What is Bell’s Palsy?
Bell’s Palsy is an idiopathic disorder that causes sudden, temporary weakness or loss of movement on one side of the face. While rare, it occasionally may affect both sides of the face . In some cases, it might affect the taste sensation at the front two-thirds of the tongue . The seventh cranial nerve, otherwise known as the facial nerve, is affected in this case. The nerve branches from the Fallopian canal and travels to the muscles of each side of the face. Hence, each facial nerve controls the movement of one side of the face . Typically, movements such as blinking the eye, smiling and frowning are affected in people with Bell’s Palsy.
People who suffer from this condition have the following symptoms :
- Difficulty in closing the affected eye
- “Drooping” of the corner of the mouth or the eye on the affected side
- Excessive tearing of the affected eye
- Loss of sensation on the affected side of face
- Loss of taste sensation
The approach to treating this condition involve conservative management and physiotherapy. Medications are prescribed accordingly to treat the cause of Bell’s Palsy, which may occur due to, for example, viral herpes infection, inflammation, and swelling . Patient education on proper care of the eyes and mouth will be helpful in preventing secondary problems such as dry eyes and gum disease .
Physiotherapy aims to facilitate the healing process through facial rehabilitation with facial exercises, electrotherapy, and the use of biofeedback . Lindsay and colleagues (2013) carried out a study on the effectiveness of facial rehabilitation in facial palsy patients. The study showed significant improvements in facial function among Bell’s Palsy patients after undergoing facial rehabilitation . This shows how important the role of facial rehabilitation is by preserving the properties of the facial muscles. Another similar study done by Cederwall and colleagues (2006) supported tailored exercise programs focusing on retraining the movement around the mouth, nose, face and forehead. This improved the regaining of symmetric movement and function of the affected area .Electrotherapy intervention, such as Electrical Muscle Stimulation, when integrated with facial exercises, is helpful in improving the quality of movement of the affected area. Mirror feedback and biofeedback are additional, useful facilitation methods to be integrated in the exercise program.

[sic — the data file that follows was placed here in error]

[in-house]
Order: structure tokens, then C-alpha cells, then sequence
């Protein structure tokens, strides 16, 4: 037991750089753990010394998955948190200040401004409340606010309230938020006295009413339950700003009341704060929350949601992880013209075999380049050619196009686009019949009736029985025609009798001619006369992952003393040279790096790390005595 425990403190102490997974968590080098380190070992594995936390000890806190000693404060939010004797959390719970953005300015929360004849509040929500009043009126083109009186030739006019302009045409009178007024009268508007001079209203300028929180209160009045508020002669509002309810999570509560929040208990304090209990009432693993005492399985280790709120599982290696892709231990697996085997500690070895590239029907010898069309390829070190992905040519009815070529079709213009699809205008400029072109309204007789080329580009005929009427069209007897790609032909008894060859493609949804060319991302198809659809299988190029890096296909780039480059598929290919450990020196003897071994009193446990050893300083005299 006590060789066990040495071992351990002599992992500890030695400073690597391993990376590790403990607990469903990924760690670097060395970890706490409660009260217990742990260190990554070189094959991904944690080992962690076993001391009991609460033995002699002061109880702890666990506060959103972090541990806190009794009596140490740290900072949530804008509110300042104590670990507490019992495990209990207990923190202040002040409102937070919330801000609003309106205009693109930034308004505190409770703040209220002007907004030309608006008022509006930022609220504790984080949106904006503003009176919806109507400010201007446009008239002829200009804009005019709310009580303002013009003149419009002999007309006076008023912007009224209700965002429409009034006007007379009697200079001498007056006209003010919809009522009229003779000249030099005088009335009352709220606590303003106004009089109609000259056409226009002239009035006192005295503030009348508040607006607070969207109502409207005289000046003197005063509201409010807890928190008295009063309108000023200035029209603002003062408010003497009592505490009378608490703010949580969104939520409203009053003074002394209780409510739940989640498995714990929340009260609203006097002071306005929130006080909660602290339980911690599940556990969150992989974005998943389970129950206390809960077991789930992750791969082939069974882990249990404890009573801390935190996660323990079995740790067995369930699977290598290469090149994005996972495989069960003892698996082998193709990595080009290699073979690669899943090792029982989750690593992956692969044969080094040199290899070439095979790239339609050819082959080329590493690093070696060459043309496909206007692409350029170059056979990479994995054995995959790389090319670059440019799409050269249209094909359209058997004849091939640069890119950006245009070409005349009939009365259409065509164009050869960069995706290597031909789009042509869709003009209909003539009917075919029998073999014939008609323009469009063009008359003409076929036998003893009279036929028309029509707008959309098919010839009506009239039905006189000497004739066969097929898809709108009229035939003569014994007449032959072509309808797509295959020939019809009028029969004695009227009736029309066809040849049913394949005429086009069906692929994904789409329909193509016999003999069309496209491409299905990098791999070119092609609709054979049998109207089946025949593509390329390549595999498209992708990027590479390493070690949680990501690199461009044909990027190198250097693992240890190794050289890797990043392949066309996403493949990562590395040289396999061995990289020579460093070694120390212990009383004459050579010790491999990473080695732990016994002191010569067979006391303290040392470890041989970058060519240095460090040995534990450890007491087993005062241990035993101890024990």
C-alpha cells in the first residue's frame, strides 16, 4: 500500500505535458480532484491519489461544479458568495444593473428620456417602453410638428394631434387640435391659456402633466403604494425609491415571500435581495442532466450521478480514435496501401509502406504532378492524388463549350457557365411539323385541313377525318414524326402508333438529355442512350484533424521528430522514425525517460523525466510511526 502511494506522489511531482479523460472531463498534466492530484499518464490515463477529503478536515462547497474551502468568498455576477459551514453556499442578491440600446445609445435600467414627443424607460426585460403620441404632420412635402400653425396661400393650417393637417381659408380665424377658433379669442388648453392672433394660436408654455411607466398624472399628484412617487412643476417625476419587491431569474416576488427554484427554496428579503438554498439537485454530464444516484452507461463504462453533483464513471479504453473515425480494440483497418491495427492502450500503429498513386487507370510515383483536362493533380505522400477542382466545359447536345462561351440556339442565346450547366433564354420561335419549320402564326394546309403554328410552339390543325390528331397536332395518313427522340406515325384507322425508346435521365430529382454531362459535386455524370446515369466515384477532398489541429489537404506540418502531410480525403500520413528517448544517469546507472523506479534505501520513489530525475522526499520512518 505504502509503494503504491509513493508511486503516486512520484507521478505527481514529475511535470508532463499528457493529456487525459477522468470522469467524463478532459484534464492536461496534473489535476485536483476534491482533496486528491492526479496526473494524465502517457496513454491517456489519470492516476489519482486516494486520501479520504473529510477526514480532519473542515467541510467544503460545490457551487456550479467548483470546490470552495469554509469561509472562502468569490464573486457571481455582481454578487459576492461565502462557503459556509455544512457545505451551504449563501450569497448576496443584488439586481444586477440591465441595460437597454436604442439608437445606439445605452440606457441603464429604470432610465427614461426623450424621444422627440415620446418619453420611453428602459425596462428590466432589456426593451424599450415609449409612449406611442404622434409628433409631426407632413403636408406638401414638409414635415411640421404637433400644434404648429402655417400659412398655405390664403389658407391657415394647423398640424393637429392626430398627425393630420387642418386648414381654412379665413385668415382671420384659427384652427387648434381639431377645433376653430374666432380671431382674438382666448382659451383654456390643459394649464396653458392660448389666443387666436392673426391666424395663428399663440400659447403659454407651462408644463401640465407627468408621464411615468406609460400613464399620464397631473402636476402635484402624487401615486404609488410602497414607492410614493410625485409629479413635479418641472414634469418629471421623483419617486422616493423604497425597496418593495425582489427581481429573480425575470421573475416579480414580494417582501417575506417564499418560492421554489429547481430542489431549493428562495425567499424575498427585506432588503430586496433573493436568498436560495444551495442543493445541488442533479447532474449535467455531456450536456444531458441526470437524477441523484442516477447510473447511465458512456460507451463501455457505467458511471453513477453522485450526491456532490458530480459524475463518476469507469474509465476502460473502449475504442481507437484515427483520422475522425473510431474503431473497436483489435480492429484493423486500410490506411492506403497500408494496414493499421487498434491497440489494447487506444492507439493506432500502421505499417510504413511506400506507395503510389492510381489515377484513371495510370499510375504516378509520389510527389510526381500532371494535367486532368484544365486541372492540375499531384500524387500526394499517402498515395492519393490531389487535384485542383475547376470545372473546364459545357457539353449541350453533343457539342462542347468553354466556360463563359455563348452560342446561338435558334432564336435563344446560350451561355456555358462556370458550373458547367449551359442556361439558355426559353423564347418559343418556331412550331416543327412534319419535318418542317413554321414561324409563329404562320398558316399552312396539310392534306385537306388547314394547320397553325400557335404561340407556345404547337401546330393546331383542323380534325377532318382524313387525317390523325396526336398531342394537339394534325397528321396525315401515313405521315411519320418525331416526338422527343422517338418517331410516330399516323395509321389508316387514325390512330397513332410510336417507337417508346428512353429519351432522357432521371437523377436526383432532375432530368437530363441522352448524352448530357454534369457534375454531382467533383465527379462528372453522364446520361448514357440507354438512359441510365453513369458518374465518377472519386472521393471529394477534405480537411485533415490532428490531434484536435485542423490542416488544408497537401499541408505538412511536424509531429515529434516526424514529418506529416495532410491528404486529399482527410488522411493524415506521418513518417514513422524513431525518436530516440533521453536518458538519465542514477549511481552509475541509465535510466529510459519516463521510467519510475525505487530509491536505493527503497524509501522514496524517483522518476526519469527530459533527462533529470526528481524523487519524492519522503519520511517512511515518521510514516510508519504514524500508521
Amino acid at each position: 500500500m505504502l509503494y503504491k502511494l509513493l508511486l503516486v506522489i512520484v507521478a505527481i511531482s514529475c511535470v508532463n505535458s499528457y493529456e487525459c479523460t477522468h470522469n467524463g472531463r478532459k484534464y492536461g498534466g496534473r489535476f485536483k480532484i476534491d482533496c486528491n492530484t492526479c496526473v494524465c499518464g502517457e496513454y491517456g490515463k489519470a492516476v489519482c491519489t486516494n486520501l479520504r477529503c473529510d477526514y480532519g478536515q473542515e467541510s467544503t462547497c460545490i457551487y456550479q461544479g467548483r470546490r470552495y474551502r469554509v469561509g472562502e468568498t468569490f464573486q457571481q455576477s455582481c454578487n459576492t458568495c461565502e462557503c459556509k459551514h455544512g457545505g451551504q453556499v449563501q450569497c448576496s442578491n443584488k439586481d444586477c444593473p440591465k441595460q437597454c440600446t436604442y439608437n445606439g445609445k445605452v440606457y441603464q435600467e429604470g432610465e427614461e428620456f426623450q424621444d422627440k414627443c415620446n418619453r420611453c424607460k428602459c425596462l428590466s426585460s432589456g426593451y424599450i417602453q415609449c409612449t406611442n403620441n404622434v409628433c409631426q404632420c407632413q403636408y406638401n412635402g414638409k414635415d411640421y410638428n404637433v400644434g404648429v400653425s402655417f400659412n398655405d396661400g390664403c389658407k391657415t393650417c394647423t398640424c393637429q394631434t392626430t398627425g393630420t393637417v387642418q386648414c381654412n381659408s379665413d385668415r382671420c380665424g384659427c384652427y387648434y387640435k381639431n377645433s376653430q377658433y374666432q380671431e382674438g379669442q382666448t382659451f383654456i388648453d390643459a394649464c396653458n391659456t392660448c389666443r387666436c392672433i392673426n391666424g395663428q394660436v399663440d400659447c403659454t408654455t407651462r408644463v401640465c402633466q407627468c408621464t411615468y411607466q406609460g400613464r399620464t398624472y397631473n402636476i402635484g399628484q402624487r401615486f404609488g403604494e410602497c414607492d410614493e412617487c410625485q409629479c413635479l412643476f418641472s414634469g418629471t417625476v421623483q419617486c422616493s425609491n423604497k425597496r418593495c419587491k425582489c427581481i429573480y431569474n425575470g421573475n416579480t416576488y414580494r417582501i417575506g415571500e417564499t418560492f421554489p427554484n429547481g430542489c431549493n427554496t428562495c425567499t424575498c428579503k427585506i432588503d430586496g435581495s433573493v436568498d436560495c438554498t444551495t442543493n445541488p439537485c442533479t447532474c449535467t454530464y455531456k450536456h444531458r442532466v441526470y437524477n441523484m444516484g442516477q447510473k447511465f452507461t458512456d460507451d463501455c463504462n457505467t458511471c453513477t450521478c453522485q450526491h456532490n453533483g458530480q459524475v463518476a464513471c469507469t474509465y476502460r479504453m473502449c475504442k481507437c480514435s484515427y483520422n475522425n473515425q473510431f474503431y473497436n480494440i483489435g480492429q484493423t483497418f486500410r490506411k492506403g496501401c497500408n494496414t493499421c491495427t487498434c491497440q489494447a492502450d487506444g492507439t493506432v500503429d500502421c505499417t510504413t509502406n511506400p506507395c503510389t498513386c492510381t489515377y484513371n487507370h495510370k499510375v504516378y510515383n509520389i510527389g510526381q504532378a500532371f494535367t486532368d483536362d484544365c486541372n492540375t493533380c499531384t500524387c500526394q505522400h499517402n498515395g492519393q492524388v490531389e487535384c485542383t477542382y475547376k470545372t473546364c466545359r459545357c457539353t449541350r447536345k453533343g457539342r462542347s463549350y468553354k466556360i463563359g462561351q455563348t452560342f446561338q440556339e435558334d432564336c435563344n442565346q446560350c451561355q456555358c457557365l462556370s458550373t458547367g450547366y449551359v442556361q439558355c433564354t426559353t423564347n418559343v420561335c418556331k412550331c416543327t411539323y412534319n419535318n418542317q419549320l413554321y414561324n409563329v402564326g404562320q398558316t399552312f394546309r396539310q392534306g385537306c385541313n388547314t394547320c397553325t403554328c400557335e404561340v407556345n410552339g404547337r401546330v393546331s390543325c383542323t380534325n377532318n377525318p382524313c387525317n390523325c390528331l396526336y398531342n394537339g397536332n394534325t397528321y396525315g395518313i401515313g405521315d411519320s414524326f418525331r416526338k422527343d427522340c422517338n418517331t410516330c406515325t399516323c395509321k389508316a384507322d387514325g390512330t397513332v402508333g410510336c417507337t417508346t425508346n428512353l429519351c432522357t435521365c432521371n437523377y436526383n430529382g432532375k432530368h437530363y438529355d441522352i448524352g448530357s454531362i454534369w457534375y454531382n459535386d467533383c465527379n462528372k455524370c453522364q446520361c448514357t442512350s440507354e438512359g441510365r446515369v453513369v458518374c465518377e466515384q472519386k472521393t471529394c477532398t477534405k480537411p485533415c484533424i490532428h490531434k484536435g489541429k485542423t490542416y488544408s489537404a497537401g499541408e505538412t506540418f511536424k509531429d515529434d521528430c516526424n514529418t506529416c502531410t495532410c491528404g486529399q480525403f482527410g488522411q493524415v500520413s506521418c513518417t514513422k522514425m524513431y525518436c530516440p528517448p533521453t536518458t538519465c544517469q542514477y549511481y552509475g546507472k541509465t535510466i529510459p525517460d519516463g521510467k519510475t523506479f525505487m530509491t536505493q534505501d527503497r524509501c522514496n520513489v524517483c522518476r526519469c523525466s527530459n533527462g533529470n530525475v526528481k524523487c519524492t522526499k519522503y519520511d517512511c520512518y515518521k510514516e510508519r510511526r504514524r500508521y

The current evidence supports early rehabilitation of Bell’s Palsy shows promising results in regaining the function of facial muscles, and enhancing the quality of life of patients, and should be undertaken as soon as possible.
1 Reginald,F.B., Gregory,J.B., and Lisa, E.I. (2013) Clinical Practice Guideline Bell’s Palsy. Sagepub [Online] Available at: http://journals.sagepub.com/doi/abs/10.1177/0194599813505967. [Accessed on 7th June 2017].
2 Swenson, R. (2008) Chapter 5: Facial sensations & movements. [Online] Available at: https://www.dartmouth.edu/~dons/part_1/chapter_5.html [Accessed on 7th June 2017].
3 National Institute of Neurological Disorders and Stroke, (2003) Bell’s Palsy Fact Sheet [Online] Available at: https://www.ninds.nih.gov/Disorders/Patient-Caregiver-Education/Fact-Sheets/Bells-Palsy-Fact-Sheet [Accessed on 7th June 2017].
4 Anne,C,P.,and Chalk,C. (2014) Bell’s palsy-topic overview. [Online] Available at: http://www.webmd.com/brain/tc/bells-palsy-topic-overview#1 [Accessed on 7th June 2017].
5 Nicastri,M., Mancini,P., and De Seta,D. (2013) Efficacy of Early Physical Therapy in Severe Bell’s Palsy A Randomized Controlled Trial. [Online] Available at: http://journals.sagepub.com/doi/abs/10.1177/1545968313481280 [Accessed on 7th June 2017].
6 Lindsay,R.W., Robinson,M., and Hadlock,T.A. (2010) Comprehensive facial rehabilitation improves function in people with facial paralysis: a 5-year experience at the Massachusetts Eye and Ear Infirmary. Phys Ther.90:391–397
7 Cederwall,E., Olsen,M.F.,Per Hanner and Fodgestam,I (2006) Evaluation of a physiotherapeutic treatment intervention in “Bell’s” facial palsy,Physiotherapy Theory and Practice Vol 22,Iss.1 .
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